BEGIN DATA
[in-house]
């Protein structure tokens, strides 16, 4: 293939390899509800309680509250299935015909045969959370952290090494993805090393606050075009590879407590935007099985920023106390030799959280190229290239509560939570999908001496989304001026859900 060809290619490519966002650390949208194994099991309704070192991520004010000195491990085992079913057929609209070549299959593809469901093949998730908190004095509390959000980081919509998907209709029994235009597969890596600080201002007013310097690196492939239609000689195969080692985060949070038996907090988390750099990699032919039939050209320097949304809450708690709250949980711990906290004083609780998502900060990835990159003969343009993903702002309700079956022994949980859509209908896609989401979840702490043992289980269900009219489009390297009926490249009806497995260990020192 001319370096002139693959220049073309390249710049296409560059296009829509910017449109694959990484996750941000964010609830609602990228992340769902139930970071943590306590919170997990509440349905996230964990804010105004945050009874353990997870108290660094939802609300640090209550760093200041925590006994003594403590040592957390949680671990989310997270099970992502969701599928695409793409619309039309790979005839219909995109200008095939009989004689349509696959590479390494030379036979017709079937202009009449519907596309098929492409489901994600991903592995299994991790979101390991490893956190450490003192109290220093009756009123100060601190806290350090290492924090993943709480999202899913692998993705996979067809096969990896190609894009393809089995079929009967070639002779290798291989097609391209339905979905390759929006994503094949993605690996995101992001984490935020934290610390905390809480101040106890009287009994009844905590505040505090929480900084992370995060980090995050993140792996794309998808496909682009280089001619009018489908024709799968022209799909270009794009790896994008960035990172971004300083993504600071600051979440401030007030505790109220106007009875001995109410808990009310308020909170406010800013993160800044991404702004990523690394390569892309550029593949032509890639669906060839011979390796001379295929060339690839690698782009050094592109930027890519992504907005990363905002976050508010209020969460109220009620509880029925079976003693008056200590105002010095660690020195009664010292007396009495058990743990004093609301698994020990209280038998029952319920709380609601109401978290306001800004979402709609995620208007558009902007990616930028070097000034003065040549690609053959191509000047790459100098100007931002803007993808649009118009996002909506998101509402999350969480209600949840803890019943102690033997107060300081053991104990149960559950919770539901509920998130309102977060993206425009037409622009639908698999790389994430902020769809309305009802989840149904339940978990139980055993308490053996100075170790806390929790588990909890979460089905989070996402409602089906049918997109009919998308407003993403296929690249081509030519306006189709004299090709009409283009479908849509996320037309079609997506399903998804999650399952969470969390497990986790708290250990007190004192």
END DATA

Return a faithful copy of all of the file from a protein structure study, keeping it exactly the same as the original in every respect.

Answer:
[in-house]
């Protein structure tokens, strides 16, 4: 293939390899509800309680509250299935015909045969959370952290090494993805090393606050075009590879407590935007099985920023106390030799959280190229290239509560939570999908001496989304001026859900 060809290619490519966002650390949208194994099991309704070192991520004010000195491990085992079913057929609209070549299959593809469901093949998730908190004095509390959000980081919509998907209709029994235009597969890596600080201002007013310097690196492939239609000689195969080692985060949070038996907090988390750099990699032919039939050209320097949304809450708690709250949980711990906290004083609780998502900060990835990159003969343009993903702002309700079956022994949980859509209908896609989401979840702490043992289980269900009219489009390297009926490249009806497995260990020192 001319370096002139693959220049073309390249710049296409560059296009829509910017449109694959990484996750941000964010609830609602990228992340769902139930970071943590306590919170997990509440349905996230964990804010105004945050009874353990997870108290660094939802609300640090209550760093200041925590006994003594403590040592957390949680671990989310997270099970992502969701599928695409793409619309039309790979005839219909995109200008095939009989004689349509696959590479390494030379036979017709079937202009009449519907596309098929492409489901994600991903592995299994991790979101390991490893956190450490003192109290220093009756009123100060601190806290350090290492924090993943709480999202899913692998993705996979067809096969990896190609894009393809089995079929009967070639002779290798291989097609391209339905979905390759929006994503094949993605690996995101992001984490935020934290610390905390809480101040106890009287009994009844905590505040505090929480900084992370995060980090995050993140792996794309998808496909682009280089001619009018489908024709799968022209799909270009794009790896994008960035990172971004300083993504600071600051979440401030007030505790109220106007009875001995109410808990009310308020909170406010800013993160800044991404702004990523690394390569892309550029593949032509890639669906060839011979390796001379295929060339690839690698782009050094592109930027890519992504907005990363905002976050508010209020969460109220009620509880029925079976003693008056200590105002010095660690020195009664010292007396009495058990743990004093609301698994020990209280038998029952319920709380609601109401978290306001800004979402709609995620208007558009902007990616930028070097000034003065040549690609053959191509000047790459100098100007931002803007993808649009118009996002909506998101509402999350969480209600949840803890019943102690033997107060300081053991104990149960559950919770539901509920998130309102977060993206425009037409622009639908698999790389994430902020769809309305009802989840149904339940978990139980055993308490053996100075170790806390929790588990909890979460089905989070996402409602089906049918997109009919998308407003993403296929690249081509030519306006189709004299090709009409283009479908849509996320037309079609997506399903998804999650399952969470969390497990986790708290250990007190004192």